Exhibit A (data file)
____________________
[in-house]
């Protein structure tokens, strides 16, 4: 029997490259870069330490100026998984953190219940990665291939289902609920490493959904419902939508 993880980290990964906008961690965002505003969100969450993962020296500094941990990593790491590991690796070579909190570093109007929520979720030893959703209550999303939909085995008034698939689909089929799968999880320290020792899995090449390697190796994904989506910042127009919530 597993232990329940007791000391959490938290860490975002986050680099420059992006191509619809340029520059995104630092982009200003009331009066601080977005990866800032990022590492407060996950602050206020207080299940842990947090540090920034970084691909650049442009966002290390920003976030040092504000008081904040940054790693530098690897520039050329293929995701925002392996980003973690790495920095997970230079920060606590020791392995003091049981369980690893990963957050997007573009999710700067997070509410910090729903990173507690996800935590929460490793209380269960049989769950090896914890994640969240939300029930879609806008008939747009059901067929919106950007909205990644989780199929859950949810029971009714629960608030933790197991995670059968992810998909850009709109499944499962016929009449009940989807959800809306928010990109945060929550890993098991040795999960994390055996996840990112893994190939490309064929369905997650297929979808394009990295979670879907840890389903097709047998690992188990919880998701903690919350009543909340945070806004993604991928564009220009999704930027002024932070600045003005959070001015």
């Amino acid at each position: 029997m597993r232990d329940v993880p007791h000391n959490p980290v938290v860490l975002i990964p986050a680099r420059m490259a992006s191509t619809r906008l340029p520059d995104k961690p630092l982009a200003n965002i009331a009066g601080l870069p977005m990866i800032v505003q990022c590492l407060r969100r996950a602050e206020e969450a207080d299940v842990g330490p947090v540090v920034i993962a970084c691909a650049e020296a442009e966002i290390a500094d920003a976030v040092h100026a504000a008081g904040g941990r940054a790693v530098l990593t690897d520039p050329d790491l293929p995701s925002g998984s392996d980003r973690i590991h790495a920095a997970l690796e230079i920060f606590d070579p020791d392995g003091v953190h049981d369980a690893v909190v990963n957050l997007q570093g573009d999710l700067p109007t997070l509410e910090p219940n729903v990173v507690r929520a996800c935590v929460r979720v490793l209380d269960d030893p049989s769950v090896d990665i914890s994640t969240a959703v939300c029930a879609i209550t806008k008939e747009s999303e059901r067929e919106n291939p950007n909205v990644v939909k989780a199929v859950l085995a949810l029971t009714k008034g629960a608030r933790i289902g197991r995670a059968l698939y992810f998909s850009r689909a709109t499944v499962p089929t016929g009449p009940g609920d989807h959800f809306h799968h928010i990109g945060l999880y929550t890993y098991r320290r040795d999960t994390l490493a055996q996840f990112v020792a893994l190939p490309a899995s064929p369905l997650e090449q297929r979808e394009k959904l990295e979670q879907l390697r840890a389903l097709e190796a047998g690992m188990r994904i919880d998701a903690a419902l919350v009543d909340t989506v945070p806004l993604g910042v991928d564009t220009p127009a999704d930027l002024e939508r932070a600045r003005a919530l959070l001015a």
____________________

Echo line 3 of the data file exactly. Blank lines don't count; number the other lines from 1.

């Amino acid at each position: 029997m597993r232990d329940v993880p007791h000391n959490p980290v938290v860490l975002i990964p986050a680099r420059m490259a992006s191509t619809r906008l340029p520059d995104k961690p630092l982009a200003n965002i009331a009066g601080l870069p977005m990866i800032v505003q990022c590492l407060r969100r996950a602050e206020e969450a207080d299940v842990g330490p947090v540090v920034i993962a970084c691909a650049e020296a442009e966002i290390a500094d920003a976030v040092h100026a504000a008081g904040g941990r940054a790693v530098l990593t690897d520039p050329d790491l293929p995701s925002g998984s392996d980003r973690i590991h790495a920095a997970l690796e230079i920060f606590d070579p020791d392995g003091v953190h049981d369980a690893v909190v990963n957050l997007q570093g573009d999710l700067p109007t997070l509410e910090p219940n729903v990173v507690r929520a996800c935590v929460r979720v490793l209380d269960d030893p049989s769950v090896d990665i914890s994640t969240a959703v939300c029930a879609i209550t806008k008939e747009s999303e059901r067929e919106n291939p950007n909205v990644v939909k989780a199929v859950l085995a949810l029971t009714k008034g629960a608030r933790i289902g197991r995670a059968l698939y992810f998909s850009r689909a709109t499944v499962p089929t016929g009449p009940g609920d989807h959800f809306h799968h928010i990109g945060l999880y929550t890993y098991r320290r040795d999960t994390l490493a055996q996840f990112v020792a893994l190939p490309a899995s064929p369905l997650e090449q297929r979808e394009k959904l990295e979670q879907l390697r840890a389903l097709e190796a047998g690992m188990r994904i919880d998701a903690a419902l919350v009543d909340t989506v945070p806004l993604g910042v991928d564009t220009p127009a999704d930027l002024e939508r932070a600045r003005a919530l959070l001015a």